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Baklava. There’s a reason those little boxes of them cost so damn much: they’re fiddly. Time-consuming. And as addictive as marijuana brownies marbled with crack cream cheese and dusted with heroin.
In other words, totally. Worth. It.
I’ve tried several different baklava recipes pulled from the teeming, DH*-overusing hordes on Recipezaar, with limited success. However, even baklava of middling quality is still a sugary little bit of nutty crustiness doused in honey syrup.
In other words, totally. Awesome.
So a few words of advice from somebody who’s made several middling batches and finally worked out how to make an excellent batch:
1. Seriously, the syrup MUST be room temperature and the baklava MUST be fresh from the oven when you POUR the syrup ON to the baklava. We’re talking HEAT DIFFERENTIAL, people!
2. Clarified butter is nice, but you can just melt a couple sticks in the microwave and get cracking.
3. The phyllo will rip. Get over it. That being said…
4. The phyllo must be fully defrosted. Yes, it’s best to do this by leaving it in the fridge overnight, but it works well to take it out of the box and let it defrost at room temperature for an hour.
So. Much. Sugar.
Recipe the product of smooshing together Ellie’s baklava and Peter’s baklava cigars.
1 lb. phyllo dough sheets
1 cup unsalted butter OR clarified butter
¾ cup water
1 ½ cups white sugar
¼ cup honey
½ Tbs rose water
2 Tbs lemon juice or fresh-squeezed orange juice
2 ½ cups walnuts
½ tsp cinnamon
½ tsp ground nutmeg
3 Tbs dark brown sugar
1. To prepare the syrup, stir the white sugar and water together and bring to a boil uncovered. Let boil vigorously for three minutes. Remove from heat and stir in the honey, rose water, and juice. Cover and let sit to cool to room temperature while the baklava bakes.
2. Preheat the oven to 325°F.
3. To prepare the filling, chop the walnuts finely using a butcher knife, or grind coarsely in a food processor.
4. Stir the cinnamon, nutmeg, and dark brown sugar into the walnuts. Set aside nearby.
5. On a clean surface, unroll the phyllo gently, but don’t worry if some of it rips.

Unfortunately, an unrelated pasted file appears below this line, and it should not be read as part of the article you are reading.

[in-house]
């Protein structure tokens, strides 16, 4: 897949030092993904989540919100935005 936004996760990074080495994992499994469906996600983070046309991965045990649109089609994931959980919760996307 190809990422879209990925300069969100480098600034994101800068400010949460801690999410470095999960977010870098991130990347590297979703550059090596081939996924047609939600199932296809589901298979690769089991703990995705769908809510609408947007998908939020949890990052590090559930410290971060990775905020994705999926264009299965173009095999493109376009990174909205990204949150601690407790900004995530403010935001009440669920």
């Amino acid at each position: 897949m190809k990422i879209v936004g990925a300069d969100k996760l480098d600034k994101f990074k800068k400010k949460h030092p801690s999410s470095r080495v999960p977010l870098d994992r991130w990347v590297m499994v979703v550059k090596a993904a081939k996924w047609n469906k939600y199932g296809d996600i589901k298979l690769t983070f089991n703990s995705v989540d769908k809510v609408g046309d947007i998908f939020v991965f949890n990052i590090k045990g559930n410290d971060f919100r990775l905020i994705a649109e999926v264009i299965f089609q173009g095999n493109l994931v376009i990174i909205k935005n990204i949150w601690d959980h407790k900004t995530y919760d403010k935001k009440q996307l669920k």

6. Lightly butter a 9x13” pan with the melted butter.
7. Press one sheet of phyllo so that it fits perfectly into the bottom of the pan. Using your fingers or a pastry brush if you’re some sort of fancy-pants wuss who I’m jealous of for even having a pastry brush, gently brush the top of the dough with the melted butter. Don’t worry about getting every square inch of it coated in butter.
8. Layer half a pound of the phyllo dough in the same way, by laying the next sheet on top of the previous and carefully buttering it with your fingers. When half of the phyllo is used up, spread the walnut mixture evenly over it, then layer the other of the phyllo dough in the same manner.
9. Take that butcher knife from earlier and cut out the size and shape of baklava that you want, but only cut through the top half of the phyllo dough! If you cut through the bottom layer, ALL IS LOST. Actually, the bottom layer will just get sorta soggy when you pour the syrup on later.
10. Bake for 75 minutes. Seriously. SEVENTY-FIVE MINUTES. You can make it!
11. When the top is a nice golden-brown, remove the phyllo and immediately pour the cooled syrup evenly over every piece. It’ll sizzle. That’s okay – it’s the sound of Awesome.
12. Wait a couple of minutes for the syrup to be absorbed by the baklava, then cut with the knife all the way through the bottom layer.